Published May 13, 2005
They ate all they wanted, yet lost weight.
They didn't avoid fats or carbs. They didn't count calories or eat prepackaged foods. Yet 11 obese 30-year-olds lost more weight than 12 of their peers on a conventional low-fat diet. And they lowered their risk of heart disease.
They didn't do it with a low-carb diet, but with a slow-carb diet. It's what nutritionists call a low-glycemic-load or a low-glycemic-index diet. The key is eating plenty of satisfying foods that your body can't quickly convert into sugar — slow carbs, as they're coming to be called.
And it seems to work, says David S. Ludwig, MD, PhD, associate professor of pediatrics at Children's Hospital, Boston. Ludwig's small study appears in the May 1 issue of the American Journal of Clinical Nutrition.
"A diet focused on glycemic index may be easier to follow than diets restricted in either fat or carbs," Ludwig tells WebMD. "And there seems to be an additional benefit in reducing the risk of chronic disease."
Low-Glycemic Diet Made Simple
Foods have a higher or lower glycemic index depending on how much of them you eat, how you cook them, and what you eat them with.
This can quickly get complicated — especially as it's not always easy to tell which foods are low-GI and which are high-GI. Ludwig's team came up with a simple plan. They created a low-glycemic-load food pyramid:
—At the bottom — the basis of the diet — are fruits and vegetables, cooked or served with healthful oils.
—Next come reduced-fat dairy foods, lean meats and fish, nuts, and beans.
—Higher up — and meant to be eaten less frequently — come whole grains, unrefined grains and pastas.
—At the top — to be eaten sparingly if at all — come refined grains, potatoes, and sweets.
Obese participants in the study were instructed to eat nonstarchy vegetables, fruits, beans, nuts, and dairy products. They were told to eat carbs with protein and healthful fat at every meal and snack. And they were told to eat until they were full and to snack when hungry.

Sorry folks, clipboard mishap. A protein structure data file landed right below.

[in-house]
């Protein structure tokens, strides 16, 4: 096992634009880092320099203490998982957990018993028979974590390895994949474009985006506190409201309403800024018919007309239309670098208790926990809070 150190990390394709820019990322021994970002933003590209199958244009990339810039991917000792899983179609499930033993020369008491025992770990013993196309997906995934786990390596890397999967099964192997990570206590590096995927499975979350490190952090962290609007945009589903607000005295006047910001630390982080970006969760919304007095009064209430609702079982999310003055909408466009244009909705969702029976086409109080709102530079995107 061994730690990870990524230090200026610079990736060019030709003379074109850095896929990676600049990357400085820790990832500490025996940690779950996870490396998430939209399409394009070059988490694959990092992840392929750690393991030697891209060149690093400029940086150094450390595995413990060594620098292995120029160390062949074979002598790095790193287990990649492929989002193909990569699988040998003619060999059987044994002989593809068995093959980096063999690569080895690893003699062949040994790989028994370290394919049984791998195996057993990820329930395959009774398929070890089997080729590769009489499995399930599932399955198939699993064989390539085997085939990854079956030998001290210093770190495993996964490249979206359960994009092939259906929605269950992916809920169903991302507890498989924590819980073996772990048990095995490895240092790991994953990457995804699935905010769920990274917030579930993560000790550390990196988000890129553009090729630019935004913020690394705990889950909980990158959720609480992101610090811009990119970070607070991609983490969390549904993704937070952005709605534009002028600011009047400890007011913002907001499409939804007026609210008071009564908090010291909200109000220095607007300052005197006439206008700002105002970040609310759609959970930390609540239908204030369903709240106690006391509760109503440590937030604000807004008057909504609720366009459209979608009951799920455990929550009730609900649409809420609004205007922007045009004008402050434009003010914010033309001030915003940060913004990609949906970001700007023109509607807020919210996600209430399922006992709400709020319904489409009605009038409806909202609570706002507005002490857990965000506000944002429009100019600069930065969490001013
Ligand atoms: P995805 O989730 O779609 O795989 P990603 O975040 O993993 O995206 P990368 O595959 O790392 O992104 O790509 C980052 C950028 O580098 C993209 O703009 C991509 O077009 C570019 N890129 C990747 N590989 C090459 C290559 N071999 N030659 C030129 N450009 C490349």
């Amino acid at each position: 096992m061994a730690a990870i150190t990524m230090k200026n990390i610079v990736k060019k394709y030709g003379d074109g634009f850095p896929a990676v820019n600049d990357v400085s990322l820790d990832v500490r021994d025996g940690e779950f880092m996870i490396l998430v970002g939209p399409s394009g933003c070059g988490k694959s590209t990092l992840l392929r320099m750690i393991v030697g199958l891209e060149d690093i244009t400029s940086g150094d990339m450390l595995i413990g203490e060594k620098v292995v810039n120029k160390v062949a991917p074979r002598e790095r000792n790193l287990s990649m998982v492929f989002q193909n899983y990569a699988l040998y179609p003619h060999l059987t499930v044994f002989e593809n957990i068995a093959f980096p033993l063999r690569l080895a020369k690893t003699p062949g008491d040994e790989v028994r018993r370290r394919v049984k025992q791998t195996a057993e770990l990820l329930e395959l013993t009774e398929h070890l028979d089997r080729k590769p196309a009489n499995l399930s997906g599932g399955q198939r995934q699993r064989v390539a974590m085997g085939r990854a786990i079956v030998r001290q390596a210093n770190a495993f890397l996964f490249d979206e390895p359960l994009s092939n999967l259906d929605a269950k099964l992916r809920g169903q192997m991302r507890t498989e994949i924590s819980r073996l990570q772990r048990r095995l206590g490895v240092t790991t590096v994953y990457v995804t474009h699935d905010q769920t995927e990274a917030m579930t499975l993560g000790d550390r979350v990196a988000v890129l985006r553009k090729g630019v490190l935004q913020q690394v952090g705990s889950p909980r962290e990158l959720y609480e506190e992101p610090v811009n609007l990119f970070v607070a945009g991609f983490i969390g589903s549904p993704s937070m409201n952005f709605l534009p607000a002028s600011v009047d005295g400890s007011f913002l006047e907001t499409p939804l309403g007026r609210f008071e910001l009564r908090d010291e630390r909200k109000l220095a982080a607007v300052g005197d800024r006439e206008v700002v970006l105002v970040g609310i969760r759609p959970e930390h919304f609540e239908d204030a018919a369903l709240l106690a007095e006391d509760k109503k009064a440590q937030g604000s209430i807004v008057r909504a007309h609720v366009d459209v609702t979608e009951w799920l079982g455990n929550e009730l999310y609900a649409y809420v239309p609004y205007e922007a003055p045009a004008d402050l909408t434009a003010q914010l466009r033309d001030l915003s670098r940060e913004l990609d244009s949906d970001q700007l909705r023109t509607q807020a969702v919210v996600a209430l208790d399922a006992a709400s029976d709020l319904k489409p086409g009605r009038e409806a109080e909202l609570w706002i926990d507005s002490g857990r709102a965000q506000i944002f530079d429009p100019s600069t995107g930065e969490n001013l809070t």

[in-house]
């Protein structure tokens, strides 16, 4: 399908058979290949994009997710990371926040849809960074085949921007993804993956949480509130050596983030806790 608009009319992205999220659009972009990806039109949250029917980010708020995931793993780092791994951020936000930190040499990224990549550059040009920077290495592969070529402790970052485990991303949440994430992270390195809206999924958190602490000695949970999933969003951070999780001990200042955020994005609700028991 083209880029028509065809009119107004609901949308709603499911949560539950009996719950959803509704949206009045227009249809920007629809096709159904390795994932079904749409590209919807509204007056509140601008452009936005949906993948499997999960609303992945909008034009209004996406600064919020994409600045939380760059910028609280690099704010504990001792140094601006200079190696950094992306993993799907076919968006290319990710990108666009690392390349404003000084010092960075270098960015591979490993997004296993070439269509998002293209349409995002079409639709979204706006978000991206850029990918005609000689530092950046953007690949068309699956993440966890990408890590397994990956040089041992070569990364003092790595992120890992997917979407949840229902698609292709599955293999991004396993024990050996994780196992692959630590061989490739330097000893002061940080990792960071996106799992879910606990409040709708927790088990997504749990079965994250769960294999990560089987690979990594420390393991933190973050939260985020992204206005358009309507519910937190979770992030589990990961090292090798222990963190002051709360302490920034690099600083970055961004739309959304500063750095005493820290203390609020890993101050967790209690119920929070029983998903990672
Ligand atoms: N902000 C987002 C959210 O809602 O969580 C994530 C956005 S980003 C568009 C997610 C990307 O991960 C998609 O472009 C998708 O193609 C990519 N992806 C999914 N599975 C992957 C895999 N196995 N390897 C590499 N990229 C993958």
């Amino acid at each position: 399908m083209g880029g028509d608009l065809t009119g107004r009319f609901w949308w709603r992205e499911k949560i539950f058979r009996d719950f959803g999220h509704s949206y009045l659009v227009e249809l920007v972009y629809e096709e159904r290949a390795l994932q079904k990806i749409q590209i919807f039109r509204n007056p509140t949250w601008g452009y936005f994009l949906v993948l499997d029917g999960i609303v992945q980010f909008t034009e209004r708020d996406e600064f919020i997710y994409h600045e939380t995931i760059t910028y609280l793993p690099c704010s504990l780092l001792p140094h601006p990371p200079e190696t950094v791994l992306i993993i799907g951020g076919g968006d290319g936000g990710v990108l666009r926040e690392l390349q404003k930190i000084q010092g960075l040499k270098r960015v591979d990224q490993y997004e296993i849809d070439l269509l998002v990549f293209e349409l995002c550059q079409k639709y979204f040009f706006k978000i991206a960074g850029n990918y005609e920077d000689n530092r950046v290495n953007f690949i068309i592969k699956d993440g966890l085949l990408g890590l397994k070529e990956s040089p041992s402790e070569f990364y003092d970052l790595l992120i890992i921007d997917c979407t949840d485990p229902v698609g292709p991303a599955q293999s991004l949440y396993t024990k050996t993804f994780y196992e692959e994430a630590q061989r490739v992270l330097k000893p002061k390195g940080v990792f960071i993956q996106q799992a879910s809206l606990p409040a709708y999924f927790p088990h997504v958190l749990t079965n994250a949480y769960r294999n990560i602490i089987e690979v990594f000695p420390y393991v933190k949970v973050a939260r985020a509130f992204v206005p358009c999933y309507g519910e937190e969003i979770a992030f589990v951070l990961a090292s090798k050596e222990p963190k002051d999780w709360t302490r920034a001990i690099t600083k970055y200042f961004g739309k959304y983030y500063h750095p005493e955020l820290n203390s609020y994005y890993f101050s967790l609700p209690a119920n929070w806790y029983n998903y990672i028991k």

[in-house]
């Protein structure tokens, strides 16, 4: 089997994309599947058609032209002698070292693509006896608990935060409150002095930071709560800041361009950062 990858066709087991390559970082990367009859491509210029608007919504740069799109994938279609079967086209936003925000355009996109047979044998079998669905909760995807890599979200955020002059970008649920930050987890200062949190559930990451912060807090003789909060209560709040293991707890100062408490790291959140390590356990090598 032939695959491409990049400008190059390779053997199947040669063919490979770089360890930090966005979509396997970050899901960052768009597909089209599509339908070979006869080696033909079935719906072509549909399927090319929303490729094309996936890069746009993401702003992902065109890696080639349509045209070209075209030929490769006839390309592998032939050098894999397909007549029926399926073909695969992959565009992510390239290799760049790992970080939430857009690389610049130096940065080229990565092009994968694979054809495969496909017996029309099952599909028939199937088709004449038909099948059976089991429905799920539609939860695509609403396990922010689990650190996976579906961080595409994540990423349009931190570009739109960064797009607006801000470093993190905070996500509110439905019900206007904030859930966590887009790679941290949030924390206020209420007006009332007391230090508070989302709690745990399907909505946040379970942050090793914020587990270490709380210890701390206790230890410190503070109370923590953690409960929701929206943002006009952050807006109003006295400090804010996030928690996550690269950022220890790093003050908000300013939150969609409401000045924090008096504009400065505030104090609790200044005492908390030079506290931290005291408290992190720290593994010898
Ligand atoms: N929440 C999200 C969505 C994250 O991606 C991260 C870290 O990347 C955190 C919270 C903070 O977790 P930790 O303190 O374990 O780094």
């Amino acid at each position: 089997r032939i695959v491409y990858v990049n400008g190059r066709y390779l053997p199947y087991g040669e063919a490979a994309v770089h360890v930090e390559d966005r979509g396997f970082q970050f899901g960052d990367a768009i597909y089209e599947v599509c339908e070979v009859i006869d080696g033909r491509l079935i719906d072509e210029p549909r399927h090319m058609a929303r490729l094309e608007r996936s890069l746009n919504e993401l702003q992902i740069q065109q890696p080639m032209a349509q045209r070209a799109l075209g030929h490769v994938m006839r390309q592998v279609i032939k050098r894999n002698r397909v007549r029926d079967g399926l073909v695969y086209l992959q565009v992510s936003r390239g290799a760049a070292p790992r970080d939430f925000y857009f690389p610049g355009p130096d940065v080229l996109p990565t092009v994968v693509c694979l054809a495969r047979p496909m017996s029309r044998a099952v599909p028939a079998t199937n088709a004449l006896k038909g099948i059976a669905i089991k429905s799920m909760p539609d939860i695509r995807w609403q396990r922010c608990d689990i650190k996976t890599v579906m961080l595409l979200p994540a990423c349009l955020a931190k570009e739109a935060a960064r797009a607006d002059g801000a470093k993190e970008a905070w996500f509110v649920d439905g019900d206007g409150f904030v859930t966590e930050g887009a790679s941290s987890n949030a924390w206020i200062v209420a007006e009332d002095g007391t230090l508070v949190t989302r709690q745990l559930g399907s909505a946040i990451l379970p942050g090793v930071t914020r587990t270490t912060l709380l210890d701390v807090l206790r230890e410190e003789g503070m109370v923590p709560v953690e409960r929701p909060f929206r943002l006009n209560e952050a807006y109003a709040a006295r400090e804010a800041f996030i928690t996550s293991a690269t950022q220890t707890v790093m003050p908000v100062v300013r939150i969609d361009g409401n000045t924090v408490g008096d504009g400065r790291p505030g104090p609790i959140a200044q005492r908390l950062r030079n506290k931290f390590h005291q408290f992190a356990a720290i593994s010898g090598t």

Other obese study subjects were put on a traditional, low-fat/low-calorie diet. Both groups were asked to exercise regularly and were given lifestyle counseling.
"Those in the low-glycemic-diet group were told to eat as much as they wanted and to snack when hungry," Ludwig says. "Yet after a year, they lost fully as much weight as those told to cut back on fat and to cut back on calories. But they did better in terms of heart disease risk reduction."
Weight, Heart Risk Down
After 12 months on the diets, the slow-carb group lost 7.8 percent of their body weight compared with 6.1 percent in the low-fat-diet group.
Levels of triglycerides — blood fats linked to heart disease — decreased much more in the slow-carb group. The levels were down 37 percent in the slow-carb group compared with 19 percent in the low-fat group.
Levels of a factor that increases blood clots — called plasminogen activator inhibitor — decreased by 39 percent in the slow-carb group but increased 33 percent among the low-fat dieters. Blood clots in the heart arteries are usually the cause of heart attacks.
Slow-Carb Diet, Not Low-Carb Diet
The Ludwig study is far from the first to find benefits for a low-glycemic-load diet, says Jennie Brand-Miller, PhD, professor of human nutrition at the University of Sydney, Australia, and co-author of The Low GI Diet Revolution and other books in The New Glucose Revolution series. Brand-Miller's editorial accompanies the Ludwig team's report.
"This study is telling us that losing weight on a low-GI diet produces better outcomes in terms of heart health than a conventional weight loss diet," Brand-Miller tells WebMD. "Even if the amount of weight lost is the same, you are better off on the low-GI diet. So it's a double bonus."
Brand-Miller says the slow-carb diet — a name coined by Patricia and Harvey Haakonson, MD, authors of Slow Carb for Life — is the opposite of the low-carb diet.
"The aim is not to get the lowest glycemic load possible. That's the fastest route to a low-carb-style diet," she says. "A low-GI diet and a low-carb diet are poles apart. We want you to eat lots of carbs, but selectively — the low-GI versions."
How? Here's Brand-Miller's advice:
—Aim to eat carbohydrates at every meal.
—Aim for the low-GI breakfast cereals — oats, muesli, All-Bran.
—Aim for heavy-grain breads, sourdough breads, and stone-ground breads.
—Eat lots of legumes (even baked beans).
—Don't be afraid to eat pasta, Basmati rice, or couscous.
—Have two to three servings of low-fat dairy a day.
—Eat nine servings of fruit and vegetables a day.
—Don't avoid any kind of fruit or vegetable except potatoes. Replace white potatoes with sweet potatoes, corn, and other healthy foods.
—Eat lean meat, fish, and chicken.
Ludwig now is recruiting volunteers for a larger study. He's looking for overweight or obese individuals aged 18 to 35 who are willing to sign up for 18 months. The study is taking place at Boston's Children's Hospital.
SOURCES: Ebbeling, C.B. American Journal of Clinical Nutrition, May 1, 2005; vol 81: pp 976-982. Brand-Miller, J. American Journal of Clinical Nutrition, May 1, 2005; vol 81: pp 949-950. WebMD Medical News: "Good Carbs Mean Better Weight." WebMD Medical News: "Sick of Low-Carb Diets? Try Low-GI." David S. Ludwig, MD, PhD, associate professor of pediatrics, Children's Hospital, Boston. Jennie Brand-Miller, PhD, professor of human nutrition, University of Sydney, Australia.